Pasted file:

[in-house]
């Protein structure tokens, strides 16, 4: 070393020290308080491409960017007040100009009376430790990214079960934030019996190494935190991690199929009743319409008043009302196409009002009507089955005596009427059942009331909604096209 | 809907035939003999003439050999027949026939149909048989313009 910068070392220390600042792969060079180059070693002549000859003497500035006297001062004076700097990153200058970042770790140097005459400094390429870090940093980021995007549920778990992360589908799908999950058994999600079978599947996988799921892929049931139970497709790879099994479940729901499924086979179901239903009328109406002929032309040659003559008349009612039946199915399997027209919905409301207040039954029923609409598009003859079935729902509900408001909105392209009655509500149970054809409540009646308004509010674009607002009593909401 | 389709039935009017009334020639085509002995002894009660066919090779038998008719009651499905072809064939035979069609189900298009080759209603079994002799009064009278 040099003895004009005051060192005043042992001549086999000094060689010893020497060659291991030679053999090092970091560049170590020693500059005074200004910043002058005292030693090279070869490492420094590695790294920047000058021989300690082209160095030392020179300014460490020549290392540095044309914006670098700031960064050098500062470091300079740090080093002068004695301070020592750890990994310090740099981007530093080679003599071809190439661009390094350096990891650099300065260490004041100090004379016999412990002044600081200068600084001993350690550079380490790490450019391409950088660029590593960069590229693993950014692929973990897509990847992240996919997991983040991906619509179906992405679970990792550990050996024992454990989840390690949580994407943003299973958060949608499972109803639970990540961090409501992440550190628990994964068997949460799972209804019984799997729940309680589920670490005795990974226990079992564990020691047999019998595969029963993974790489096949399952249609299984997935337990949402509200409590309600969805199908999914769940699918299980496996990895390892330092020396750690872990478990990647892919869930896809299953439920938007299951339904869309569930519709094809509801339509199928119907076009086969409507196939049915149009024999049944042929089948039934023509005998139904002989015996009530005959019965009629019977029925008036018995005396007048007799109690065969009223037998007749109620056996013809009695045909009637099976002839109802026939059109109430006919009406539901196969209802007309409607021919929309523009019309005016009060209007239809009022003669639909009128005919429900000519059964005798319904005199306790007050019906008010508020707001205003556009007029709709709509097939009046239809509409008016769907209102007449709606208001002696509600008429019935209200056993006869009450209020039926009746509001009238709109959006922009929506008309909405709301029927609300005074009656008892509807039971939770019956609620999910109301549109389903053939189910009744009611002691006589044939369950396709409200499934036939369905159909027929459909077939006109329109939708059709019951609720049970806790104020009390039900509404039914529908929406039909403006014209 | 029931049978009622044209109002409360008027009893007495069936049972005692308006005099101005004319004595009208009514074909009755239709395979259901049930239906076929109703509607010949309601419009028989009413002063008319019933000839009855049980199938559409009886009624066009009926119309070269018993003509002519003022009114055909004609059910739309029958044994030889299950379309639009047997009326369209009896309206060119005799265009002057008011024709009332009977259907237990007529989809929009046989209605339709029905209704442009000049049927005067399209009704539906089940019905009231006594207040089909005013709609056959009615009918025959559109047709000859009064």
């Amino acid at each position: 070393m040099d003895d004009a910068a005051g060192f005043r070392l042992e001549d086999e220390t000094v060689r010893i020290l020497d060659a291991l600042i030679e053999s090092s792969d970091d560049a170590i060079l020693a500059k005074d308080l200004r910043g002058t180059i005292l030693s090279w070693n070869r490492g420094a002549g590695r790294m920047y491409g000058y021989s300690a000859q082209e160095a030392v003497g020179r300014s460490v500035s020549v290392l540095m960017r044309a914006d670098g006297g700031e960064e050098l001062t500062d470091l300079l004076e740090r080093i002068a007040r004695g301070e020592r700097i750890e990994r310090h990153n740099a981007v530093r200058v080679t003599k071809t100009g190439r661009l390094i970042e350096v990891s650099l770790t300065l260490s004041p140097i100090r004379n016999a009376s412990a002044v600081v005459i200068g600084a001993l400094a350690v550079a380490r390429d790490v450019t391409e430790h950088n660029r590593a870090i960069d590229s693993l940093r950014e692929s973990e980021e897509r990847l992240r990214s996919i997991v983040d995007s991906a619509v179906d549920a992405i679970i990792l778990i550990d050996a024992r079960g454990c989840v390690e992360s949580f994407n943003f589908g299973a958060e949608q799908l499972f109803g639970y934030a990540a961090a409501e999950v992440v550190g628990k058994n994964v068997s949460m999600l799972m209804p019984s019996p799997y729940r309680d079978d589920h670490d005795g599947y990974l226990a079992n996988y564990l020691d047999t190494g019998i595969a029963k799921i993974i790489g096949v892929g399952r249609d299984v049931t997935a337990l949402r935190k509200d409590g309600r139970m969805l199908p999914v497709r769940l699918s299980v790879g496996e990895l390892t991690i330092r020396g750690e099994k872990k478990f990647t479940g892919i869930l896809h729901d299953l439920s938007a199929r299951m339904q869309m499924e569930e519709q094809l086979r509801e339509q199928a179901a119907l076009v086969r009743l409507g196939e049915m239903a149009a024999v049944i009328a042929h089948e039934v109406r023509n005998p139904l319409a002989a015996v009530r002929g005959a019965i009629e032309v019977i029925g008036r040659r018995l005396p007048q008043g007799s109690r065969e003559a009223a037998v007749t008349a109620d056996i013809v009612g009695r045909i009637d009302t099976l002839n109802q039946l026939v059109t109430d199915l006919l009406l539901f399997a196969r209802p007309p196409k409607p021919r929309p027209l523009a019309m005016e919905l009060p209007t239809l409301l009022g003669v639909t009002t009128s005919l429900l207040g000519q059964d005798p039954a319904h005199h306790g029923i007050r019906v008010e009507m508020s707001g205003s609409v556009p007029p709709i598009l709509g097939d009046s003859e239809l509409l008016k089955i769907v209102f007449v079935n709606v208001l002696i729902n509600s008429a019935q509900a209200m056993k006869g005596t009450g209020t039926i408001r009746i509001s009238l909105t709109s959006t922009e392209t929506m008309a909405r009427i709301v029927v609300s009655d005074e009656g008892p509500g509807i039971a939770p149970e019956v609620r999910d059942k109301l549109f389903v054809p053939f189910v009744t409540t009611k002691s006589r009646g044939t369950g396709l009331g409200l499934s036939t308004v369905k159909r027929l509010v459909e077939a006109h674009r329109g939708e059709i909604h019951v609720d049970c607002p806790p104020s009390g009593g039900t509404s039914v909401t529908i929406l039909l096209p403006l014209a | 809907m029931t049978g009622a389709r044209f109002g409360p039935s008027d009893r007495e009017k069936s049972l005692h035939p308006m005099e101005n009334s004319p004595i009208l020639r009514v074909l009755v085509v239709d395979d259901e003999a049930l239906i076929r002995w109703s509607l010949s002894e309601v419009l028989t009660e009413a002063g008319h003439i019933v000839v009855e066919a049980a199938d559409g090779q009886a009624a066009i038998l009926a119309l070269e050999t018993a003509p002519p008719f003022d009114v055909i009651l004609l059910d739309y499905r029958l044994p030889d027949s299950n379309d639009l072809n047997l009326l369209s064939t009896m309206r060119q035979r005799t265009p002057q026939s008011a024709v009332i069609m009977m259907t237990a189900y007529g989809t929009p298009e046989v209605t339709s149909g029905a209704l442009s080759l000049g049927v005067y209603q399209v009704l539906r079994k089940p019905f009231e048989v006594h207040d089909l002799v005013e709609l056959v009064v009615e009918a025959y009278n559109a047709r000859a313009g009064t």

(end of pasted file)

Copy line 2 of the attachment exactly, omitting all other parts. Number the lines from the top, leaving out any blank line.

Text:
């Protein structure tokens, strides 16, 4: 070393020290308080491409960017007040100009009376430790990214079960934030019996190494935190991690199929009743319409008043009302196409009002009507089955005596009427059942009331909604096209 | 809907035939003999003439050999027949026939149909048989313009 910068070392220390600042792969060079180059070693002549000859003497500035006297001062004076700097990153200058970042770790140097005459400094390429870090940093980021995007549920778990992360589908799908999950058994999600079978599947996988799921892929049931139970497709790879099994479940729901499924086979179901239903009328109406002929032309040659003559008349009612039946199915399997027209919905409301207040039954029923609409598009003859079935729902509900408001909105392209009655509500149970054809409540009646308004509010674009607002009593909401 | 389709039935009017009334020639085509002995002894009660066919090779038998008719009651499905072809064939035979069609189900298009080759209603079994002799009064009278 040099003895004009005051060192005043042992001549086999000094060689010893020497060659291991030679053999090092970091560049170590020693500059005074200004910043002058005292030693090279070869490492420094590695790294920047000058021989300690082209160095030392020179300014460490020549290392540095044309914006670098700031960064050098500062470091300079740090080093002068004695301070020592750890990994310090740099981007530093080679003599071809190439661009390094350096990891650099300065260490004041100090004379016999412990002044600081200068600084001993350690550079380490790490450019391409950088660029590593960069590229693993950014692929973990897509990847992240996919997991983040991906619509179906992405679970990792550990050996024992454990989840390690949580994407943003299973958060949608499972109803639970990540961090409501992440550190628990994964068997949460799972209804019984799997729940309680589920670490005795990974226990079992564990020691047999019998595969029963993974790489096949399952249609299984997935337990949402509200409590309600969805199908999914769940699918299980496996990895390892330092020396750690872990478990990647892919869930896809299953439920938007299951339904869309569930519709094809509801339509199928119907076009086969409507196939049915149009024999049944042929089948039934023509005998139904002989015996009530005959019965009629019977029925008036018995005396007048007799109690065969009223037998007749109620056996013809009695045909009637099976002839109802026939059109109430006919009406539901196969209802007309409607021919929309523009019309005016009060209007239809009022003669639909009128005919429900000519059964005798319904005199306790007050019906008010508020707001205003556009007029709709709509097939009046239809509409008016769907209102007449709606208001002696509600008429019935209200056993006869009450209020039926009746509001009238709109959006922009929506008309909405709301029927609300005074009656008892509807039971939770019956609620999910109301549109389903053939189910009744009611002691006589044939369950396709409200499934036939369905159909027929459909077939006109329109939708059709019951609720049970806790104020009390039900509404039914529908929406039909403006014209 | 029931049978009622044209109002409360008027009893007495069936049972005692308006005099101005004319004595009208009514074909009755239709395979259901049930239906076929109703509607010949309601419009028989009413002063008319019933000839009855049980199938559409009886009624066009009926119309070269018993003509002519003022009114055909004609059910739309029958044994030889299950379309639009047997009326369209009896309206060119005799265009002057008011024709009332009977259907237990007529989809929009046989209605339709029905209704442009000049049927005067399209009704539906089940019905009231006594207040089909005013709609056959009615009918025959559109047709000859009064």